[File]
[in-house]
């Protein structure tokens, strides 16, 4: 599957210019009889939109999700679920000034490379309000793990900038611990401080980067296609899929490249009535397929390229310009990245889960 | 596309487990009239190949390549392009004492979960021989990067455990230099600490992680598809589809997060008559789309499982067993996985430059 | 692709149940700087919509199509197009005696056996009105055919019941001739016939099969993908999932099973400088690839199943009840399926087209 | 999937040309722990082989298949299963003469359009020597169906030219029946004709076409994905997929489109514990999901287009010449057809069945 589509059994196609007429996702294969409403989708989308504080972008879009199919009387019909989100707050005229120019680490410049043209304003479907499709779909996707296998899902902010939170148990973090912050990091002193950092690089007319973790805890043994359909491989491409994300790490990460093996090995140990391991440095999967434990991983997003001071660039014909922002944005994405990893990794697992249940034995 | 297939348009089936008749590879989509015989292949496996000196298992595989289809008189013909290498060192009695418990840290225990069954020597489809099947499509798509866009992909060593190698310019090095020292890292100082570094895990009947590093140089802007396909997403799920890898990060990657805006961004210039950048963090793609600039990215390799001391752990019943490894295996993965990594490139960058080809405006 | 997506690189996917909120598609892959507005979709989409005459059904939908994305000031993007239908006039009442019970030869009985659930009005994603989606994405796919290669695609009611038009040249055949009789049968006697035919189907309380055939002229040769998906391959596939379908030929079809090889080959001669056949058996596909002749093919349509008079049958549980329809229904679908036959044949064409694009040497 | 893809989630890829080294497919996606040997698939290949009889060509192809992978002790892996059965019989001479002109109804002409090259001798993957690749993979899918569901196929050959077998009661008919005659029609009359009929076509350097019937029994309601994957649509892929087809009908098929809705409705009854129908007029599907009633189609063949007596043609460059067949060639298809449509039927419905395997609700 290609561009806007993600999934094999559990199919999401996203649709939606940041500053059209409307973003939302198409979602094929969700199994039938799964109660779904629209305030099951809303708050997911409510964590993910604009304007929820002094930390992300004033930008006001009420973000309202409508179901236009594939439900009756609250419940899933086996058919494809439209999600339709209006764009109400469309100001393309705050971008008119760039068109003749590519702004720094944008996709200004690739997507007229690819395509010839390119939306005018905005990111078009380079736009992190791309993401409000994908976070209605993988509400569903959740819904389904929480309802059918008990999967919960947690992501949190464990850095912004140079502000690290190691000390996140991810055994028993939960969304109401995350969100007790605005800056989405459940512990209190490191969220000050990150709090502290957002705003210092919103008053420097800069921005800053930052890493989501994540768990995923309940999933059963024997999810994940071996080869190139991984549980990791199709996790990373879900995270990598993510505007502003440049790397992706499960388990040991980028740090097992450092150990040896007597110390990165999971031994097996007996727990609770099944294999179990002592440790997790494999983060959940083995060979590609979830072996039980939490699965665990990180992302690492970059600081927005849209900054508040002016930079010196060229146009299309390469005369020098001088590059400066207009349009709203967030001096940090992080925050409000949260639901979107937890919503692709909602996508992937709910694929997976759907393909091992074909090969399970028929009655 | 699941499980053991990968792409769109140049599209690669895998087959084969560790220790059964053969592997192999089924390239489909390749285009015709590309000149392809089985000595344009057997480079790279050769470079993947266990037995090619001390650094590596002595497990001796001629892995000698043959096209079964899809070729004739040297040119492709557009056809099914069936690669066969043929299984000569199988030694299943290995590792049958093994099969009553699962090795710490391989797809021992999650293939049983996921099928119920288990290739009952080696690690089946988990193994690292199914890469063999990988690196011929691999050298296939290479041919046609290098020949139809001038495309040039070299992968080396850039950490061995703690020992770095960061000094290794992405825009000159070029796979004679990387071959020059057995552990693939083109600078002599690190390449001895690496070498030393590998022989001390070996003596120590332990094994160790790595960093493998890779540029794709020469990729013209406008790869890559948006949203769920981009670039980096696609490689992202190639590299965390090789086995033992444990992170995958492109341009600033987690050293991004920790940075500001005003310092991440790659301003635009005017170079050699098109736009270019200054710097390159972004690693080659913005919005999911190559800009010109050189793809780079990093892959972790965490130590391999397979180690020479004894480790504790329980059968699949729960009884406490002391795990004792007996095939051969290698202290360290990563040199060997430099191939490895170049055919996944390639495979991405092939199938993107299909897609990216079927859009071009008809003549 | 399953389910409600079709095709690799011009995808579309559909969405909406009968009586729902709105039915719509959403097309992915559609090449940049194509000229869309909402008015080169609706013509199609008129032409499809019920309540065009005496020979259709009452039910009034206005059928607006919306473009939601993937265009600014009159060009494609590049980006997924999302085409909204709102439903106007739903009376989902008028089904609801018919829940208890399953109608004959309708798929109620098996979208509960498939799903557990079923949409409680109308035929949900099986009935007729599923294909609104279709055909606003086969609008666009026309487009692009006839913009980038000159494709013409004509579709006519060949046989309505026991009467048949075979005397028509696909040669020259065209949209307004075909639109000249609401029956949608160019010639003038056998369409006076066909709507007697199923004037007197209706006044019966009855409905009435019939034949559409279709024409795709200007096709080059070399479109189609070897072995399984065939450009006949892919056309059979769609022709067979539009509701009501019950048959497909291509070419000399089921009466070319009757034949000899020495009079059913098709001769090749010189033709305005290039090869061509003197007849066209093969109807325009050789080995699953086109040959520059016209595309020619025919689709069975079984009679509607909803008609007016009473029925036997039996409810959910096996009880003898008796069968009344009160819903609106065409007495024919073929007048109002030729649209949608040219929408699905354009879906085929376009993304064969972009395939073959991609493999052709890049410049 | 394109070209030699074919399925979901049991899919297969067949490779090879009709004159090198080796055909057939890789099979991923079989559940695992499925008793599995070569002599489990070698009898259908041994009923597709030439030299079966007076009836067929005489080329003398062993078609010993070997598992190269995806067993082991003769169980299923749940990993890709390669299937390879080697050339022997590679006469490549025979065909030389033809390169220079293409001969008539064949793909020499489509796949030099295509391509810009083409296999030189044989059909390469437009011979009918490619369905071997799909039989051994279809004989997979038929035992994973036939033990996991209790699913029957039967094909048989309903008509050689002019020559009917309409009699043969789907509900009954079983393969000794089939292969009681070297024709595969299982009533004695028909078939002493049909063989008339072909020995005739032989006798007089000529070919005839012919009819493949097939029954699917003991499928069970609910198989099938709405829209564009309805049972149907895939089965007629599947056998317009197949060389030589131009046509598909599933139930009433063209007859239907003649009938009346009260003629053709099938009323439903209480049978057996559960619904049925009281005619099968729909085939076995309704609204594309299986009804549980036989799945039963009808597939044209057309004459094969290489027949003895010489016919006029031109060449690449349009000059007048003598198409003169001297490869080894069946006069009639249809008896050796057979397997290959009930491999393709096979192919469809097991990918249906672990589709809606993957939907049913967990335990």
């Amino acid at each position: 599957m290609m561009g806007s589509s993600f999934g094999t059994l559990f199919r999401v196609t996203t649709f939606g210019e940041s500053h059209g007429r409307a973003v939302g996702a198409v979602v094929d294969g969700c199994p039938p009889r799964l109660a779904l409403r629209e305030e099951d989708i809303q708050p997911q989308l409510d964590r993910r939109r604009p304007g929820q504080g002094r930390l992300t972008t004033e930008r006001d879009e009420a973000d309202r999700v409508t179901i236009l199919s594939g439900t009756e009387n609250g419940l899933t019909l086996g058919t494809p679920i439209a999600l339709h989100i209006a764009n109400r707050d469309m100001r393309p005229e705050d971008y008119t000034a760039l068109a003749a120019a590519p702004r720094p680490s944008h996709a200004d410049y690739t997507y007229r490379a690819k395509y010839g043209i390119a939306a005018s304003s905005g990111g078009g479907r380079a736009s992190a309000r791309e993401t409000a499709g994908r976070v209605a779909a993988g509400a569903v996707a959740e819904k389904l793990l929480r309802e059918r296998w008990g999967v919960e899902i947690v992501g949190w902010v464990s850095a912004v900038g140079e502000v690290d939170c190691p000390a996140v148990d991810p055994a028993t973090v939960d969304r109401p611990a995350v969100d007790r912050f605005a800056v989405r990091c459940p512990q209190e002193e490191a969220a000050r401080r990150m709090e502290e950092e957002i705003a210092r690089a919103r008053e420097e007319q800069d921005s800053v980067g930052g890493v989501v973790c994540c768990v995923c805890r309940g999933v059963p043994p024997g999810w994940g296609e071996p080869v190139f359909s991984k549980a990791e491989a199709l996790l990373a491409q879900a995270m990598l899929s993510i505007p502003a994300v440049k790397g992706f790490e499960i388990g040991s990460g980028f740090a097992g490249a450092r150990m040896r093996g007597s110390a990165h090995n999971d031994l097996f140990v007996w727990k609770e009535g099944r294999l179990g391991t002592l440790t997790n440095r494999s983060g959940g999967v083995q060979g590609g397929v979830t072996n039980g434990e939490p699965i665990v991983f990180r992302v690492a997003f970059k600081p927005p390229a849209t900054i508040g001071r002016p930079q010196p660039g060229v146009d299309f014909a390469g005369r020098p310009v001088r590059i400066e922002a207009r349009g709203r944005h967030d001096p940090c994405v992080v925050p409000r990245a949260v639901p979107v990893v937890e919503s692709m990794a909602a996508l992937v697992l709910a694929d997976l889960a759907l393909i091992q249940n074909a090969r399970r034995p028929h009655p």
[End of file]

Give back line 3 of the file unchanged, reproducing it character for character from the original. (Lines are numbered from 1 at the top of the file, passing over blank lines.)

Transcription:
């Amino acid at each position: 599957m290609m561009g806007s589509s993600f999934g094999t059994l559990f199919r999401v196609t996203t649709f939606g210019e940041s500053h059209g007429r409307a973003v939302g996702a198409v979602v094929d294969g969700c199994p039938p009889r799964l109660a779904l409403r629209e305030e099951d989708i809303q708050p997911q989308l409510d964590r993910r939109r604009p304007g929820q504080g002094r930390l992300t972008t004033e930008r006001d879009e009420a973000d309202r999700v409508t179901i236009l199919s594939g439900t009756e009387n609250g419940l899933t019909l086996g058919t494809p679920i439209a999600l339709h989100i209006a764009n109400r707050d469309m100001r393309p005229e705050d971008y008119t000034a760039l068109a003749a120019a590519p702004r720094p680490s944008h996709a200004d410049y690739t997507y007229r490379a690819k395509y010839g043209i390119a939306a005018s304003s905005g990111g078009g479907r380079a736009s992190a309000r791309e993401t409000a499709g994908r976070v209605a779909a993988g509400a569903v996707a959740e819904k389904l793990l929480r309802e059918r296998w008990g999967v919960e899902i947690v992501g949190w902010v464990s850095a912004v900038g140079e502000v690290d939170c190691p000390a996140v148990d991810p055994a028993t973090v939960d969304r109401p611990a995350v969100d007790r912050f605005a800056v989405r990091c459940p512990q209190e002193e490191a969220a000050r401080r990150m709090e502290e950092e957002i705003a210092r690089a919103r008053e420097e007319q800069d921005s800053v980067g930052g890493v989501v973790c994540c768990v995923c805890r309940g999933v059963p043994p024997g999810w994940g296609e071996p080869v190139f359909s991984k549980a990791e491989a199709l996790l990373a491409q879900a995270m990598l899929s993510i505007p502003a994300v440049k790397g992706f790490e499960i388990g040991s990460g980028f740090a097992g490249a450092r150990m040896r093996g007597s110390a990165h090995n999971d031994l097996f140990v007996w727990k609770e009535g099944r294999l179990g391991t002592l440790t997790n440095r494999s983060g959940g999967v083995q060979g590609g397929v979830t072996n039980g434990e939490p699965i665990v991983f990180r992302v690492a997003f970059k600081p927005p390229a849209t900054i508040g001071r002016p930079q010196p660039g060229v146009d299309f014909a390469g005369r020098p310009v001088r590059i400066e922002a207009r349009g709203r944005h967030d001096p940090c994405v992080v925050p409000r990245a949260v639901p979107v990893v937890e919503s692709m990794a909602a996508l992937v697992l709910a694929d997976l889960a759907l393909i091992q249940n074909a090969r399970r034995p028929h009655p």